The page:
It took five years to do, but yesterday's announcement that there will be seven new Internet domain suffixes is welcome news.
The problem was an overcrowded playing field. There are approximately 20 million .com names, and as anyone who regularly accesses the Internet knows, any domain name that is not blatantly obvious is difficult to figure out unless a search is performed.
The names, proposed by the Internet Corporation for Assigned Names and Numbers (ICANN), join current suffixes--.com, .org and .net--and include:
- .info for general information,
- .biz for businesses,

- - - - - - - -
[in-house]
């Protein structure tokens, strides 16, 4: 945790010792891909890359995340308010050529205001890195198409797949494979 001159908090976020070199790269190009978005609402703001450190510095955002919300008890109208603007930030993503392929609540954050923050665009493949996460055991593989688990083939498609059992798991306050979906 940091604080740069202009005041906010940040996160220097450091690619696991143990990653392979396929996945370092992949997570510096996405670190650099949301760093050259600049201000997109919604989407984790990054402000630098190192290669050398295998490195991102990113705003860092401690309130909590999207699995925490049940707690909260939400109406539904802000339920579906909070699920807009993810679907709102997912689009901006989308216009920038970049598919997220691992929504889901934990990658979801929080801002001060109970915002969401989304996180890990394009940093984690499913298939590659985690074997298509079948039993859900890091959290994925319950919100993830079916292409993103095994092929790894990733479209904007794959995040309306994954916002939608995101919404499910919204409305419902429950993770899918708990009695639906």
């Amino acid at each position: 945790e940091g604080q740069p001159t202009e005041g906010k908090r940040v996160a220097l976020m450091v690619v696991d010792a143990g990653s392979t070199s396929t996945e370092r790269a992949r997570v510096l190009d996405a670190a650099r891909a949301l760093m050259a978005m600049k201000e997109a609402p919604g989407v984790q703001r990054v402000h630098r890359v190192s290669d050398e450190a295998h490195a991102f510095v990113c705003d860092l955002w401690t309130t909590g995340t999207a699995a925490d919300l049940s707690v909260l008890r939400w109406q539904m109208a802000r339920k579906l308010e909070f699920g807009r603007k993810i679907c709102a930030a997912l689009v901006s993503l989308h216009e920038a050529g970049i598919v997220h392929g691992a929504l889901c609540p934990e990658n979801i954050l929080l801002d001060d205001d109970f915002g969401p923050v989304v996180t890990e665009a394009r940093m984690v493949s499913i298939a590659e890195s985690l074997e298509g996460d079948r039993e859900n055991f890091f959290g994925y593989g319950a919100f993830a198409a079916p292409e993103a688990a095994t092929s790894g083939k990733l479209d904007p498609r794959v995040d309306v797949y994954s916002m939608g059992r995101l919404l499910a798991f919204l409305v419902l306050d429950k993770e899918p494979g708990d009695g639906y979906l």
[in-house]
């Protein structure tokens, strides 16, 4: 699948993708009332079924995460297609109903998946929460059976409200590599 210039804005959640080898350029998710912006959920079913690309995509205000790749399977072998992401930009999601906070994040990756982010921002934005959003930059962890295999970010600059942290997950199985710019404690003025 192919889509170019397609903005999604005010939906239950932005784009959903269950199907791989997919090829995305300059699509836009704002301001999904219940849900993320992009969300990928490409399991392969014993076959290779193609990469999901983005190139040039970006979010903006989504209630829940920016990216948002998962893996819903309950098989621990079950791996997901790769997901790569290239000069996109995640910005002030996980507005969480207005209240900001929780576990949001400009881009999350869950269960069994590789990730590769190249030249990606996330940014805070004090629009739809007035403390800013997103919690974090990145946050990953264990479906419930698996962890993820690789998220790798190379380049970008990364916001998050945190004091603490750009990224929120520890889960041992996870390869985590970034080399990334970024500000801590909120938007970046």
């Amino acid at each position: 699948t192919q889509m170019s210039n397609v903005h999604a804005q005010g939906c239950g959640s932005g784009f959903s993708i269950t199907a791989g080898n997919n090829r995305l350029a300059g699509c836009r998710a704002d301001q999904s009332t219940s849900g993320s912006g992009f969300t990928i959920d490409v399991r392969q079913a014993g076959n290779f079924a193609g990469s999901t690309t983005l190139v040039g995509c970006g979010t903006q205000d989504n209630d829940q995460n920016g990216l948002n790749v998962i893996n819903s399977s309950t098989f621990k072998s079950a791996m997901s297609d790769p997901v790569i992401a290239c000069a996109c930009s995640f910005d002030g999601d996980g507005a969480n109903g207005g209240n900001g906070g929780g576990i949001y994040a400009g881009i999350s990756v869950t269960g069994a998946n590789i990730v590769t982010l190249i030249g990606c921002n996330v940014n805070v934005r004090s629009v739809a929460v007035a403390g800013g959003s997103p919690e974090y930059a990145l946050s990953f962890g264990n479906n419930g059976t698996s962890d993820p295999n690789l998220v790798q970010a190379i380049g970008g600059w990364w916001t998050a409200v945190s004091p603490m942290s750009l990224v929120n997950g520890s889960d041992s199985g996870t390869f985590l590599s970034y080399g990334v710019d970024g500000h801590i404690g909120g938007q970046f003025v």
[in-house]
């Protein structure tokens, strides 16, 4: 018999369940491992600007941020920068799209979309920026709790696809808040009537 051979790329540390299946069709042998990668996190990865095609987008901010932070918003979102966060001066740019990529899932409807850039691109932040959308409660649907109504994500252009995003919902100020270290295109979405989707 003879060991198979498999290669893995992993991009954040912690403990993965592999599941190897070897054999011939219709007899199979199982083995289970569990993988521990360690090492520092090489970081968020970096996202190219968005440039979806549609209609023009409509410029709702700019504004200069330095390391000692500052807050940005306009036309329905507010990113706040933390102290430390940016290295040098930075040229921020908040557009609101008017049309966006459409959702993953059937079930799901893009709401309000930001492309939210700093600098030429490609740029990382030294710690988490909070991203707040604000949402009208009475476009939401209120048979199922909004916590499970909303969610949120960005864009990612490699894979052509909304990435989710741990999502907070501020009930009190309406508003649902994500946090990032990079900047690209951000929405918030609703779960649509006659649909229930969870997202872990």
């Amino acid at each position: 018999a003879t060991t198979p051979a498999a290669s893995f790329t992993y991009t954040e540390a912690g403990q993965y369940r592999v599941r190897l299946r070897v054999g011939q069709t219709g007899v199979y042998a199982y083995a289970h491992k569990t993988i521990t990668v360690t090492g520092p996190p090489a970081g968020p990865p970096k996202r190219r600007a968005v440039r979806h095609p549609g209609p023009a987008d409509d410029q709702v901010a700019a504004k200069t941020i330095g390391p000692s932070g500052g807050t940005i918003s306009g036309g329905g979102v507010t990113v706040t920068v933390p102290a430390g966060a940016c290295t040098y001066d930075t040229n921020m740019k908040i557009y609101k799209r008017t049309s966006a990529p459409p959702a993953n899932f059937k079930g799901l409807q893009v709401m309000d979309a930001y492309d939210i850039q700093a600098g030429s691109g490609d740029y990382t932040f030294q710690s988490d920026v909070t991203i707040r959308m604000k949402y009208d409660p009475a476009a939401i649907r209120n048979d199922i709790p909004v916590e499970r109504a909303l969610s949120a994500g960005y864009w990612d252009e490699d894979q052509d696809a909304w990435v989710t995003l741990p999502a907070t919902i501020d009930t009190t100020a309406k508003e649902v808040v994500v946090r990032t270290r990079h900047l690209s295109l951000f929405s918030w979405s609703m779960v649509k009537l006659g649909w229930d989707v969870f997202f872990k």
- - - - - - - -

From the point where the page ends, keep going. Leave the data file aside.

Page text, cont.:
- .name for individuals,
- .pro for professionals,
- .museum for museums,
- .coop for business cooperatives and
- .aero for the aviation industry.
In 1998, ICANN was given authority by the Commerce Department as the organization responsible for online addresses. What ICANN wants to avoid, although there may be no way to prevent it, is a rush to claim various addresses once the final seven go into effect some time next year.